France are rarely at their best in the gloom of February, but few predicted Scotland would match them in adventure and spirit, if not finally on the scoreboard.
Phillips, a man noted for his attacking ambition during many years in the various colours of Stade Français, was delighted in the Scottish showing but somewhat nonplussed with another lacklustre French performance.
“Again, I’m noticing a different approach in coaching,” he stressed.
“Vern Cotter has been a revelation in transforming the Scottish team. He’s gone back to basics, he’s made sure that the good parts of a competitive line out and back row were retained and he’s bolted on intelligent tactical thinking and as much pace as he could find with his limited resource.
“They have a decent scrum and a very disruptive back five in the pack. But what they’ve now found is brilliant footwork and ambition from Stuart Hogg and Tommy Seymour (who was unlucky to withdraw early on) and an emerging talent in Finn Russell.
“Scotland made a declaration of bigger and better things to come. For spirit and adventure they were outstanding and with the only try of the game they were the equal of the home team, despite the scoreboard, and they rocked France to the core, punching well above their weight,” commented the former Stade man.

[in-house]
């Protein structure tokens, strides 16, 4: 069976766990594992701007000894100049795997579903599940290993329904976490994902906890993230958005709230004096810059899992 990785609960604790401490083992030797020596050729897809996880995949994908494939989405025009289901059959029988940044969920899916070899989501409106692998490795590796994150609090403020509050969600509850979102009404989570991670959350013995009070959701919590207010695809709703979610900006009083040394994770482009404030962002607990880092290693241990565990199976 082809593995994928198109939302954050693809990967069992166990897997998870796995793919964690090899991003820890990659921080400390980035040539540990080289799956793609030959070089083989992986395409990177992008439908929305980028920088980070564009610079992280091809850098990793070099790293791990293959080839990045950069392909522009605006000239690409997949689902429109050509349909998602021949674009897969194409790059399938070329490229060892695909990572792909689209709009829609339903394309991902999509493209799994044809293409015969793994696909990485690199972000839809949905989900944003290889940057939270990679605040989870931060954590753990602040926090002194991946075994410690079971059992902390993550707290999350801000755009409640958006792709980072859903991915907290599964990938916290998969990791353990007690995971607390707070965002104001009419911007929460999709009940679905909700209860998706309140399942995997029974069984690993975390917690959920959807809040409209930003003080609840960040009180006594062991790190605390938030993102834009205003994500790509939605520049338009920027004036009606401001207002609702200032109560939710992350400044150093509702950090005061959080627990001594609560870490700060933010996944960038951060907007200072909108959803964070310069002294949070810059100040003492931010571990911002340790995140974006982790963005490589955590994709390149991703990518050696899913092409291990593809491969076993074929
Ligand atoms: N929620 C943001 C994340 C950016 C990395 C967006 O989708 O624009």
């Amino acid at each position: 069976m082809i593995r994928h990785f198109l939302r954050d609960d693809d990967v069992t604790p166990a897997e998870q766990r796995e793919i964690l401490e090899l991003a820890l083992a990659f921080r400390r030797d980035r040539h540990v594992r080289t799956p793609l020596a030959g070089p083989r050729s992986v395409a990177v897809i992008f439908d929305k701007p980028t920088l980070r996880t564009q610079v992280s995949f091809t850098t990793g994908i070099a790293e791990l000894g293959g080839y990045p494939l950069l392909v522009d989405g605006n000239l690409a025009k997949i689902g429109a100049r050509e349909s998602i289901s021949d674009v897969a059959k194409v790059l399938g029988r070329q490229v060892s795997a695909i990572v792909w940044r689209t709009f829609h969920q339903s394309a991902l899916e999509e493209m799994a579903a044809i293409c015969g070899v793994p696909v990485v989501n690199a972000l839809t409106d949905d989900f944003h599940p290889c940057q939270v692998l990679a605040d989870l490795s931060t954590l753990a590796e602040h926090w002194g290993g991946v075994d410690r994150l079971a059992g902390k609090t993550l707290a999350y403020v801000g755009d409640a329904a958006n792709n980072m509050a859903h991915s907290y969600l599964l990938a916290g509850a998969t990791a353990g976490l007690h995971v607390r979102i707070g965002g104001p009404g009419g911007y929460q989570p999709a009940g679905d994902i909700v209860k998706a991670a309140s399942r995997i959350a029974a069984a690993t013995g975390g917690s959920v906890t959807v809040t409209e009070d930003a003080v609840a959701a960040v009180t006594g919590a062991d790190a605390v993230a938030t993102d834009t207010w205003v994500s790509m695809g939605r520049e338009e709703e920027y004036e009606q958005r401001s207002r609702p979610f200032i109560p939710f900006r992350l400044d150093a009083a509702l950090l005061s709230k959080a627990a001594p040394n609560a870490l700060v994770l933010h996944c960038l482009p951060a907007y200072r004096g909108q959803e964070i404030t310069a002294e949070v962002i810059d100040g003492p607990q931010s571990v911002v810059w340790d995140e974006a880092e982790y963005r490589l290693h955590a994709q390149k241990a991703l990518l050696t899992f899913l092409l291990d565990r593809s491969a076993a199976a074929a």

France, conversely, looked less than the sum of their glittering parts. Highlighting the underachievement of the French side has become almost as clichéd as describing Italian tactics but Phillips believes that issues off the pitch are costing France dearly:
“As someone who has played there for a large proportion of my career, I have a good insight into the mechanics of the French game. People describe them as a ‘sleeping giant’ but when they finally wake up they’re playing like a giant with an almighty hangover.
“They are absolutely relying on individual quality to see them through a team sport and that is simply not enough,” noted Phillips.